Editor’s note: To close out Women’s History Month we are running this series of guest posts from Emily May and Samuel Carter, co-founders of Hollaback, as they reflect on taking an idea and moving it to action, the best practices they have learned along the way and documenting for us that feminist history is happening right now.
One of the magic aspects of Hollaback! is that for the first five years, we needed almost no money. The blog was free and we paid about $10 a year for the domain name. Every year or so we’d raise maybe $100 or $200, and we’d have enough to silkscreen Hollaback! tshirts, press buttons, or print stickers.
The founders of Hollaback! knew a thing or two about running organizations and we knew instinctively that organization-ing Hollaback! just wasn’t the right trajectory. Fundraising, payroll taxes, insurance—these are all code words for revolution resistant. We knew that we, the people running Hollaback!, were our most valuable resource. The best stimulus package we could give our little project was to stay in the streets and out of red tape.
Those blissful days came to end when our little project got too big to be run by a volunteer collective anymore. We’d taken out a $5,000 loan to build our first iPhone app because we were so convinced that foundations would jump at the opportunity. They didn’t. In addition to our loan, we had another $10,000 in bills mounting just to complete the app.
It was a moment of desperation. Not knowing what else to do we put the project on Kickstarter (at that point a brand new platform for funding) for $12,500. If we didn’t raise all of the money we didn’t get any of it. At that point, we had no board, no individual donors to date, no email list, no facebook group, no twitter followers, and we didn’t know a soul who could donate over $100.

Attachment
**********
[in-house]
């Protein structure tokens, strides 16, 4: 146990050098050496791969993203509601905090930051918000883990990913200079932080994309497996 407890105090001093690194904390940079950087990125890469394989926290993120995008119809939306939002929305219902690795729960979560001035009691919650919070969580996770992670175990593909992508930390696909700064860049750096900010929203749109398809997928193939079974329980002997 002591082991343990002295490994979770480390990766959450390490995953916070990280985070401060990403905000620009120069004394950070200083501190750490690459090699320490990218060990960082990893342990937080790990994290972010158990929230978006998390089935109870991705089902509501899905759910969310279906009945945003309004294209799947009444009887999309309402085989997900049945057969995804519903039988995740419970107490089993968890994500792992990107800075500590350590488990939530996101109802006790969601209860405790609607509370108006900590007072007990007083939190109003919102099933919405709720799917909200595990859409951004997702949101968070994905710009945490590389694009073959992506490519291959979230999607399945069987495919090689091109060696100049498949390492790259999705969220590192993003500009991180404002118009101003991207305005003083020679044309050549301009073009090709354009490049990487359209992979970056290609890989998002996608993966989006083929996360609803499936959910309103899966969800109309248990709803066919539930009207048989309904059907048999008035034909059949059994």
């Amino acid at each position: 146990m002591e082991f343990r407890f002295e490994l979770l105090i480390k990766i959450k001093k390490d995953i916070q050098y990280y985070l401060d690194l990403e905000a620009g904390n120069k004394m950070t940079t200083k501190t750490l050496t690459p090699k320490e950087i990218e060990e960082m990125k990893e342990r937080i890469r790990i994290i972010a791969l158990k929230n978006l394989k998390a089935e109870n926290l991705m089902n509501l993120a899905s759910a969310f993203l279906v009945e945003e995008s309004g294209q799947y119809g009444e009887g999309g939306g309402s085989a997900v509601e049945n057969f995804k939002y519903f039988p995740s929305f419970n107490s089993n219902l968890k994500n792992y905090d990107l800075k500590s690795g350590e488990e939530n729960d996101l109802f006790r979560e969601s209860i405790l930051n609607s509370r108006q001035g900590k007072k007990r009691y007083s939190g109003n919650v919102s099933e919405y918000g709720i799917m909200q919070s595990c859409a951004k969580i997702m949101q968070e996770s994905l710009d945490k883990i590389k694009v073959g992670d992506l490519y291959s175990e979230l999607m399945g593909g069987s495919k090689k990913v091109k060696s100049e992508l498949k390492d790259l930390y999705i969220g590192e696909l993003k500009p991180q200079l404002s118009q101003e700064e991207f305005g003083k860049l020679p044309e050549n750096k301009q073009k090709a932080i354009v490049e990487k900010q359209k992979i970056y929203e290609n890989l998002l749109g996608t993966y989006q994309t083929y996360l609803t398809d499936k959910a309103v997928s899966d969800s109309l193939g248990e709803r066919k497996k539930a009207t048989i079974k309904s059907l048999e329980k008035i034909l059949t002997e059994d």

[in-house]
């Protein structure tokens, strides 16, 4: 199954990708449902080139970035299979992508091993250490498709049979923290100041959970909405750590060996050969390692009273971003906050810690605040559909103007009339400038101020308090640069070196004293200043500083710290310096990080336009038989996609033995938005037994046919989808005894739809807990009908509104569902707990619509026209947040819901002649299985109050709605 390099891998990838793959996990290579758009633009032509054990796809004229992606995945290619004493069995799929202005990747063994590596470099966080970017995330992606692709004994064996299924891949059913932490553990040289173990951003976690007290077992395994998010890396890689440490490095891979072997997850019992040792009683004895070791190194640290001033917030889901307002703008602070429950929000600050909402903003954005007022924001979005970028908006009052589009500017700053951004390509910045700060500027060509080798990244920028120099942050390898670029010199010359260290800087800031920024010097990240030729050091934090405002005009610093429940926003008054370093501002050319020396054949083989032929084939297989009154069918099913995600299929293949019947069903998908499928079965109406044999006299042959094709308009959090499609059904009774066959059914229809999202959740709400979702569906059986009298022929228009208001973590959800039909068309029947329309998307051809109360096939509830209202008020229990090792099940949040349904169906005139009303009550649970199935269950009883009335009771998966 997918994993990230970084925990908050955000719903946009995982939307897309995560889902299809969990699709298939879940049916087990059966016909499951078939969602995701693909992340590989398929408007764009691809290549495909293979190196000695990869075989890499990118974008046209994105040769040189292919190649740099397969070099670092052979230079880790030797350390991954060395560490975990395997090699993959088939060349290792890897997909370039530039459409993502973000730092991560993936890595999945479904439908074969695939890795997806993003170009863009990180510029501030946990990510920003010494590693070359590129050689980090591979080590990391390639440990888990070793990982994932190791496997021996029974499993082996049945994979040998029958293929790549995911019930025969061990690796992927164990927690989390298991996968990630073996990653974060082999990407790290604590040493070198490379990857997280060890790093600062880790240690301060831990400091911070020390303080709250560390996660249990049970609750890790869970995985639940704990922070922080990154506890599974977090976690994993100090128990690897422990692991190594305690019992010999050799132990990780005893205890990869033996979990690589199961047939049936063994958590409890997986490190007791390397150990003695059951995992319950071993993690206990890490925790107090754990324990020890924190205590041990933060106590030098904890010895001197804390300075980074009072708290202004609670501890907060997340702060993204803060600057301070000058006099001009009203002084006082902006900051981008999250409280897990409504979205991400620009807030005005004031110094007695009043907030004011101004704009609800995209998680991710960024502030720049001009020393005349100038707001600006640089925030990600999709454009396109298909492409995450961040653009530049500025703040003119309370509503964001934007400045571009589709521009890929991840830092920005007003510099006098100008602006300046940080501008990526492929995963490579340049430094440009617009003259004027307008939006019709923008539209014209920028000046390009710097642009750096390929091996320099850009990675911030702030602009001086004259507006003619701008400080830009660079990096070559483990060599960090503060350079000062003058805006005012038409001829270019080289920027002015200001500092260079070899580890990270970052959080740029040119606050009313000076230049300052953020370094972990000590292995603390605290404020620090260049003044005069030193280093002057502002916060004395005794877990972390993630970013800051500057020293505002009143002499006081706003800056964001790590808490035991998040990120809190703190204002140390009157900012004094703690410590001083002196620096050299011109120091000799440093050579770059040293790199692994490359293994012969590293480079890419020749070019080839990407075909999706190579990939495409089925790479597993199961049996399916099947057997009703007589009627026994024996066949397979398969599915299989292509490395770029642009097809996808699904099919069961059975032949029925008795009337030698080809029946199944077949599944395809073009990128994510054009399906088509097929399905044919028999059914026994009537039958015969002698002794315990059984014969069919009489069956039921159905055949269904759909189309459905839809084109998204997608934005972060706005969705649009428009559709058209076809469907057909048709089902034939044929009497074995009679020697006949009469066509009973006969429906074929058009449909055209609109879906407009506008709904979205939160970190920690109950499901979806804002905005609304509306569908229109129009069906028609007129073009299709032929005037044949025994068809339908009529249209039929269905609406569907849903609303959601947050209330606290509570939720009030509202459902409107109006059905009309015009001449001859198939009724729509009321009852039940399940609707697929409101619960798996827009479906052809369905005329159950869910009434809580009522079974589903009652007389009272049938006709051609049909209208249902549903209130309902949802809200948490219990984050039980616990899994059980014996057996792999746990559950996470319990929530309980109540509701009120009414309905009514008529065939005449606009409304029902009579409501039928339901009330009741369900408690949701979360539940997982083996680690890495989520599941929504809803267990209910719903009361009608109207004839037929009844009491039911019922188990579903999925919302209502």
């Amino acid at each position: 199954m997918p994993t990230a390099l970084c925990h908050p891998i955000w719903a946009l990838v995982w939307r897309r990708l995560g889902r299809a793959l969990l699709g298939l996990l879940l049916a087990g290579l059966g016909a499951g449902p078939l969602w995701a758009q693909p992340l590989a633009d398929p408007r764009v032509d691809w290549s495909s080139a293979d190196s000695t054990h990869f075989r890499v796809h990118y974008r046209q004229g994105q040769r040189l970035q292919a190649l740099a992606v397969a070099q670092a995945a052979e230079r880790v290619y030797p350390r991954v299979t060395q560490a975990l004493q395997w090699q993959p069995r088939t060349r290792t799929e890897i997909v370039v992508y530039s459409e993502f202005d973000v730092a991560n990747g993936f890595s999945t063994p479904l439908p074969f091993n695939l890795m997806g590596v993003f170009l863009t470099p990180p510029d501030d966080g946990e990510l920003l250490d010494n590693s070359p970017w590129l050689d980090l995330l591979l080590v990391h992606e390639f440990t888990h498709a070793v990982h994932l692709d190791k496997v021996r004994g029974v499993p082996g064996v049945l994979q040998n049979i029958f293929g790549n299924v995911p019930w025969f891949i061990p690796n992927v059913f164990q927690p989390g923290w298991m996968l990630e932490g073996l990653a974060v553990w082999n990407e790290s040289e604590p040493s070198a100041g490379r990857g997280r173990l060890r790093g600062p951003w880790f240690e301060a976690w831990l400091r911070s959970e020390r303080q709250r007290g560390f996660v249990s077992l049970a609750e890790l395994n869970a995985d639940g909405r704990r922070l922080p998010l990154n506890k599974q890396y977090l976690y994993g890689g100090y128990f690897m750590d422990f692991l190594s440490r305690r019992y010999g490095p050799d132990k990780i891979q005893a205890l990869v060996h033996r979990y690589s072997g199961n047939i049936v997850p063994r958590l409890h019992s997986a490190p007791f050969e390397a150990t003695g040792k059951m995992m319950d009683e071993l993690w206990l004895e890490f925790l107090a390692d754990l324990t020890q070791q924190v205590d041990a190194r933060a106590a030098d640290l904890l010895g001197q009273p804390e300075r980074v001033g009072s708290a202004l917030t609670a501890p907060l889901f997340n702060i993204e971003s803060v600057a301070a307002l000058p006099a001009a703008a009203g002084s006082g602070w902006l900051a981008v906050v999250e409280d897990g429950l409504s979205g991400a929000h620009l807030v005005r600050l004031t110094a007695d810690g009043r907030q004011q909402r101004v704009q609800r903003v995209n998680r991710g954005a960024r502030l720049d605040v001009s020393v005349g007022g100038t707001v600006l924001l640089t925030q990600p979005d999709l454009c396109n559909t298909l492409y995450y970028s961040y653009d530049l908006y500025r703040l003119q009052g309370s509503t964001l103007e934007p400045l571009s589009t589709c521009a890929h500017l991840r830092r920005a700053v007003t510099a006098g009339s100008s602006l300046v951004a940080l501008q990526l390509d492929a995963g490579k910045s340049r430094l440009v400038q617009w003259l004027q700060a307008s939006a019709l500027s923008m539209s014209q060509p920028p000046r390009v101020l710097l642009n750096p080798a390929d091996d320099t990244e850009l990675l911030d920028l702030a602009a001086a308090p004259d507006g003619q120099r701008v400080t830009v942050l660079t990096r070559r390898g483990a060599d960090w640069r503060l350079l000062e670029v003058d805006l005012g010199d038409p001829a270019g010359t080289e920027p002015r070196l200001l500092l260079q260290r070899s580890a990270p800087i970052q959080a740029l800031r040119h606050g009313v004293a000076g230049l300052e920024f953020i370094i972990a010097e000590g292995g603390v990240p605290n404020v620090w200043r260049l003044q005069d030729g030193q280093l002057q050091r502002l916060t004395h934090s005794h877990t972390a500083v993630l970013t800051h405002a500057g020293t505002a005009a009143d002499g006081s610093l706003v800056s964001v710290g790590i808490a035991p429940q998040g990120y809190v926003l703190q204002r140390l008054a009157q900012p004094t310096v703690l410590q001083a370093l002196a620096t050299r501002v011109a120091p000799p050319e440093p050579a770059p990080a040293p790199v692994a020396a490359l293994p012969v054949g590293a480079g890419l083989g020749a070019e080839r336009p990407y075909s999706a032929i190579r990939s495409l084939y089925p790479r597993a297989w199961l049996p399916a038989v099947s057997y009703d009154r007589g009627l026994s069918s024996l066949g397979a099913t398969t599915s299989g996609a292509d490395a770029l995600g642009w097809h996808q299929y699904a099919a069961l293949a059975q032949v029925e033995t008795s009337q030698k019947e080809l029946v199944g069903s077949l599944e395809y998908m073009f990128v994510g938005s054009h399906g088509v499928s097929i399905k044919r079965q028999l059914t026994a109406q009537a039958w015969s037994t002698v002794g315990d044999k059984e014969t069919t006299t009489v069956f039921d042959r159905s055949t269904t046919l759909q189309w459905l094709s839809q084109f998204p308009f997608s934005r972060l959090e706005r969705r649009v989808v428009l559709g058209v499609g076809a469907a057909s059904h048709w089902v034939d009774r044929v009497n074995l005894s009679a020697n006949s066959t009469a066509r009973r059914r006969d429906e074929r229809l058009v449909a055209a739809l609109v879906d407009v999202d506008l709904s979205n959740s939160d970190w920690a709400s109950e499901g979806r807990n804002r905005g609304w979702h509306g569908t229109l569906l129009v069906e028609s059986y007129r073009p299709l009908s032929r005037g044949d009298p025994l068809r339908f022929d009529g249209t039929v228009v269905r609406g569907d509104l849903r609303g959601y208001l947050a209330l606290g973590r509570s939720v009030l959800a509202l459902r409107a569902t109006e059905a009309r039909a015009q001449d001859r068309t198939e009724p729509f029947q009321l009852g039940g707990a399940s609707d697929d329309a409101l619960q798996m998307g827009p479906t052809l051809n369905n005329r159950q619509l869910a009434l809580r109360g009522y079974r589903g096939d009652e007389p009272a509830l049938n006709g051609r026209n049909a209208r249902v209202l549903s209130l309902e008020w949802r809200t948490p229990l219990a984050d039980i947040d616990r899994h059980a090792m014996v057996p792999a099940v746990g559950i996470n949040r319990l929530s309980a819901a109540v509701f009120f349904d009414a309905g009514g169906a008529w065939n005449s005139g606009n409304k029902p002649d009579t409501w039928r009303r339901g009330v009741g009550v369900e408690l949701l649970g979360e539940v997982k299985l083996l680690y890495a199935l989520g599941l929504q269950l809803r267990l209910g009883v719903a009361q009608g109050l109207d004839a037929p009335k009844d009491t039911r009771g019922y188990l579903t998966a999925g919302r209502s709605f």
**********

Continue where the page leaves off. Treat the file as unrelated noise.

But it worked. In only one month we exceeded our goal and raised $13,500. About 75% of the donations were $10 or less, and it was truly a community effort. Everyone who knew anyone was sending emails to their friends and slamming their social media pages to bring Hollaback! to life.
The power of the campaign caught the attention of the Ms. Foundation for Women, and a few months later they gave us our first grant. When Emily got the call it was late on a Friday. The woman on the other end of the line said “we’re awarding you a grant for fifteen dollars.” “Fifteen dollars?” Emily asked, trying to sound grateful. After all, that was fifteen more dollars than we had last week. “Fifteen dollars,” the caller repeated, paused, and then quickly said “no, no I mean $15,000!”
This was really going to happen. But we’ve had to keep fighting tooth and nail for every moment of it. We quickly discovered there are two worlds of foundations that would consider donating to something like Hollaback!, and neither of them knew what to do with us. No one had a “street harassment” portfolio, but foundations that focus on women’s, LGBTQ issues, or gender-based violence kind of got it for the most part. Street harassment wasn’t new to them, in fact, the first anti-harassment group called the “Anti-Flirt Club” had popped up as early as the 1920s. But our model of online organizing was completely new, and we got rejected left and right.
On the other side of the coin, there was a new field of funding for social innovation and entrepreneurship. They loved our model, but in off-line conversations with two of their staff people we were told that although they, personally, loved what we are doing—they feared that street harassment just wasn’t as pressing of an issue as world hunger or global health. In the written feedback form from one fellowship application were the words, “street harassment is not a problem in the United States.”
There is no need to sugar coat it. We started a nonprofit in a recession working on an issue that was “new” to many funders using a model that was “new” to almost all of them. It seemed that where foundations (except for an awesome few) failed us, individuals totally “got it.” We reworked our fundraising strategy to focus on the individuals. After all, there are a lot more individuals in the world than foundations—and it’s individuals—not foundations who get street harassed everyday, and are willing to blog, tweet, and Facebook themselves into changing the world.